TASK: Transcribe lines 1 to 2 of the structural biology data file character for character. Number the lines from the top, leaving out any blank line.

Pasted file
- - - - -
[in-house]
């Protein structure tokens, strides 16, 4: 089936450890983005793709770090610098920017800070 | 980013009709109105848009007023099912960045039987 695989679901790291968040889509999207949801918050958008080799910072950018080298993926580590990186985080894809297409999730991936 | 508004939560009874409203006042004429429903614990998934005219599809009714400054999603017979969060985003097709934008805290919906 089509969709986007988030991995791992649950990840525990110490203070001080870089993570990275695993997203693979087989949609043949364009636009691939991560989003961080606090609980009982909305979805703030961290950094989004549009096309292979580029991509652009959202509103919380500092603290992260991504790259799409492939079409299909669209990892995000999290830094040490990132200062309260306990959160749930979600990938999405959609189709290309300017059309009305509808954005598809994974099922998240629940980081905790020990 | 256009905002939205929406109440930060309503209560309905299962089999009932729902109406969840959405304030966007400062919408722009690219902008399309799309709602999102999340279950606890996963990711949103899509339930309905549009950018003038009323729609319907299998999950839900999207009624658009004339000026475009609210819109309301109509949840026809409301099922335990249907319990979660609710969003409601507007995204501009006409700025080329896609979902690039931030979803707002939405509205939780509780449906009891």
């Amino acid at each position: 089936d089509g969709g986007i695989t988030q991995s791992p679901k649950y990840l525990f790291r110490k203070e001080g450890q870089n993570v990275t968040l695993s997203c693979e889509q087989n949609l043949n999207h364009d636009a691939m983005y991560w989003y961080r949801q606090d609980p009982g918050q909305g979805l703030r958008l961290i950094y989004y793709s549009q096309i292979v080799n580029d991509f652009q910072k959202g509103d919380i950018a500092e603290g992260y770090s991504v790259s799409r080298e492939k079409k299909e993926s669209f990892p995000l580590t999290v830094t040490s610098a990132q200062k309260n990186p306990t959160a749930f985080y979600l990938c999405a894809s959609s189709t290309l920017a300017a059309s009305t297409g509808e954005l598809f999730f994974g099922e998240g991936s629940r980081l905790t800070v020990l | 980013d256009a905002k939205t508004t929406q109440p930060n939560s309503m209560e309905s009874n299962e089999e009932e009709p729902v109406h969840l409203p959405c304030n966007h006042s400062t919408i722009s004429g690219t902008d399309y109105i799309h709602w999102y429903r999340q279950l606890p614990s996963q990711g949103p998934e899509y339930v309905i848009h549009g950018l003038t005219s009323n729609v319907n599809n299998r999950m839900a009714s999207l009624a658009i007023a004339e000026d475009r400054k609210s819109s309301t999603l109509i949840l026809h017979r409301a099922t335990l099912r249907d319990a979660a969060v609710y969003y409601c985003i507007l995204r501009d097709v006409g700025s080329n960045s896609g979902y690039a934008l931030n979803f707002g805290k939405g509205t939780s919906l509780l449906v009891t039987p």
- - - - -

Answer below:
[in-house]
């Protein structure tokens, strides 16, 4: 089936450890983005793709770090610098920017800070 | 980013009709109105848009007023099912960045039987 695989679901790291968040889509999207949801918050958008080799910072950018080298993926580590990186985080894809297409999730991936 | 508004939560009874409203006042004429429903614990998934005219599809009714400054999603017979969060985003097709934008805290919906 089509969709986007988030991995791992649950990840525990110490203070001080870089993570990275695993997203693979087989949609043949364009636009691939991560989003961080606090609980009982909305979805703030961290950094989004549009096309292979580029991509652009959202509103919380500092603290992260991504790259799409492939079409299909669209990892995000999290830094040490990132200062309260306990959160749930979600990938999405959609189709290309300017059309009305509808954005598809994974099922998240629940980081905790020990 | 256009905002939205929406109440930060309503209560309905299962089999009932729902109406969840959405304030966007400062919408722009690219902008399309799309709602999102999340279950606890996963990711949103899509339930309905549009950018003038009323729609319907299998999950839900999207009624658009004339000026475009609210819109309301109509949840026809409301099922335990249907319990979660609710969003409601507007995204501009006409700025080329896609979902690039931030979803707002939405509205939780509780449906009891």